He started the car, still grinning at me as he made a left at the corner, then drove two more blocks before finding a gas station with a convenience store attached. I threw on a pair of sunglasses and tucked my hair into a bun, keeping my head down as I quickly went inside, bought the cheapest prepaid phone they had with cash, then ducked out.
"Who are you calling?" Danny asked.
"The ADA. Someone has to report the body."
I could hear his disapproval in the silence even before I looked up from my dialing to see the grim set of his jaw.
"Why not call 9-1-1?" he asked.
"Because this is personal."
His brows creased, and his eyes darkened. He didn't understand, and I didn't have time to explain.
I listened to the phone ring three times before Aiden picked up.
"It's Jamie." There wasn't any time for small talk. Far from an expert on corpses, I wasn't sure how long Donna had been in the tub, but I knew it was only a matter of time before her neighbors would be wondering what had died in the walls.
He didn't respond, and I wondered if I'd lost the connection.
"Are you there?"
A door clicked shut in the background. "Yes. You ran out on me before…"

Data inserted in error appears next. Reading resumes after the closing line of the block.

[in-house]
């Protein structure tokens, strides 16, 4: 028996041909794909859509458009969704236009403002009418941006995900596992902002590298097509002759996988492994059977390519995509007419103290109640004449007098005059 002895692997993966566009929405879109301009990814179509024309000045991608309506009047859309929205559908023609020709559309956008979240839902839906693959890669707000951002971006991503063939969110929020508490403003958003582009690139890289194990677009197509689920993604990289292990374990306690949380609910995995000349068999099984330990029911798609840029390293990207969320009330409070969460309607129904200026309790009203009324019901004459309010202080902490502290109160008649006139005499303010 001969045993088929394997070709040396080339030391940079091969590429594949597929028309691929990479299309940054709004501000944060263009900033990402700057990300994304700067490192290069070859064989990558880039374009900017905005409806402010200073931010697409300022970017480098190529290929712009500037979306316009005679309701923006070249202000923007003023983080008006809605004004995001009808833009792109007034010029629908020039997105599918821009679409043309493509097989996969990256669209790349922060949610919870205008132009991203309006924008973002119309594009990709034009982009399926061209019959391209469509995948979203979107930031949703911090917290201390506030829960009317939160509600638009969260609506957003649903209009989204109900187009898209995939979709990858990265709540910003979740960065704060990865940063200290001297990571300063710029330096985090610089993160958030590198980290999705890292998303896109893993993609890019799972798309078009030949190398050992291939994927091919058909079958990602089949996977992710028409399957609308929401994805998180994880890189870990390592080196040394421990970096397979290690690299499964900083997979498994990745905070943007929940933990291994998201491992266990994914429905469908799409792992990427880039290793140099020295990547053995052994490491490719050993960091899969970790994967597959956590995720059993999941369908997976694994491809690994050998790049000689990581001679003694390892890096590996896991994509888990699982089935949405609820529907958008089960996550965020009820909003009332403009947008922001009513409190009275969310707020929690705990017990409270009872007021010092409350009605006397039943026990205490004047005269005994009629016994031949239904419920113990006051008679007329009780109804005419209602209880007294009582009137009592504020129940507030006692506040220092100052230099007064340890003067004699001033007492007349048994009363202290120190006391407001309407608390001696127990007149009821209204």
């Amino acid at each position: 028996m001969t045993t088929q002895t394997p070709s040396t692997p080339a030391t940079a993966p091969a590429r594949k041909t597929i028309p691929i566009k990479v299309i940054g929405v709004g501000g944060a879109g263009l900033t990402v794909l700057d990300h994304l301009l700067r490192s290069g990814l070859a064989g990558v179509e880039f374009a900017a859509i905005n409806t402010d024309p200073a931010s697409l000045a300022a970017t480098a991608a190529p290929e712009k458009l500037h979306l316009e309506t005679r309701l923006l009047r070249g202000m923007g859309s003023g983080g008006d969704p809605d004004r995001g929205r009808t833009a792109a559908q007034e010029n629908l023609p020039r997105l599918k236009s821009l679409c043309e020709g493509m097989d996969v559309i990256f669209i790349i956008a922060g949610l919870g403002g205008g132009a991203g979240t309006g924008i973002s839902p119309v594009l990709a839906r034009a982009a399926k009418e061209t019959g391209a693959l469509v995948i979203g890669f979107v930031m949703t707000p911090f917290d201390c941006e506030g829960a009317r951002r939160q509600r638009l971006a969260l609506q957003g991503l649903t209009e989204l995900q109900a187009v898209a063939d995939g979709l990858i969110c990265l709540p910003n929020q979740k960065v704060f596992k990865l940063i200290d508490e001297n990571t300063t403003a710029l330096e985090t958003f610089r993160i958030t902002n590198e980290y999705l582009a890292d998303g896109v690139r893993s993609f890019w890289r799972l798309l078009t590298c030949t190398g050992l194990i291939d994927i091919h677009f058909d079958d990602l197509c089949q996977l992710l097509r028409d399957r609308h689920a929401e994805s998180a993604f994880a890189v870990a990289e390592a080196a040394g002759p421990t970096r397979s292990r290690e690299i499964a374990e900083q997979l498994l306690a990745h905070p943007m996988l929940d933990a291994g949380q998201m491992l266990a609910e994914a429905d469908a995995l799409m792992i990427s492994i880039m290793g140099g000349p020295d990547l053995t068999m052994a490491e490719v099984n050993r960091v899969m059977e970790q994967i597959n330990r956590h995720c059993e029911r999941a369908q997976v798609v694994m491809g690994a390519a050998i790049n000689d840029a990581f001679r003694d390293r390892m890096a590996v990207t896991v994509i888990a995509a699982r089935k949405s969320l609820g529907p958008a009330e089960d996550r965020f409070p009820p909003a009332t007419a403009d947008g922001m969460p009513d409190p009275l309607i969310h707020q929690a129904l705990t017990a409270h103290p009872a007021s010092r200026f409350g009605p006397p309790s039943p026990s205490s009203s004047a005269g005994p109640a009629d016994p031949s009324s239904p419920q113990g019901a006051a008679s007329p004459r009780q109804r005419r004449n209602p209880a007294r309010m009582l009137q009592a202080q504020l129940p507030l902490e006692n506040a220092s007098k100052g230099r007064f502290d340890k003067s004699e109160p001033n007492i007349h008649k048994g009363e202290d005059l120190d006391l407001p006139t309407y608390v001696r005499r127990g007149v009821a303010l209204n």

Before I could be arrested? Yeah, sorry, pal. "Listen. There's a dead body."
I rattled off the address.
"Who lives there?"
A car pulled into the lot beside us. Instinctively I ducked down below the window.
"Donna Martinez," I answered.
A mother and child got out of the car next door, paying zero attention to me.
"Who is Donna Martinez?" Aiden asked.
Admitting how I knew Donna entailed explaining a whole lot more than I was willing to share at the moment.
"Jamie?" he prodded.
"She's in the tub," I told him. "I found her like that, but I had nothing to do with her death."
"Like you had nothing to do with Judge Waterston's murder?"
I swallowed hard. So the cat and mouse thing was over. Cards were being laid on the table. I wasn't sure if I was relieved or more anxious.
"Exactly," I slowly agreed.
Aiden paused. "Are your prints going to be in Ms. Martinez's house?" he asked.
I bit my lip. "My prints?" In order to have a fingerprint to match he'd have to know…
"James Bond, licensed private investigator, prints on file with the state of California."
I closed my eyes and thought a really dirty word. I'd known it was only a matter of time before he figured it out, but I'd hoped for more. I pictured his army of police officers at the agency right now, combing through records, asking Maya where her boss was, digging through my computer for any mention of Waterston. I shook off the panic that accompanied that vision, focusing on the voice on the other end of the phone.
"How did you find out?"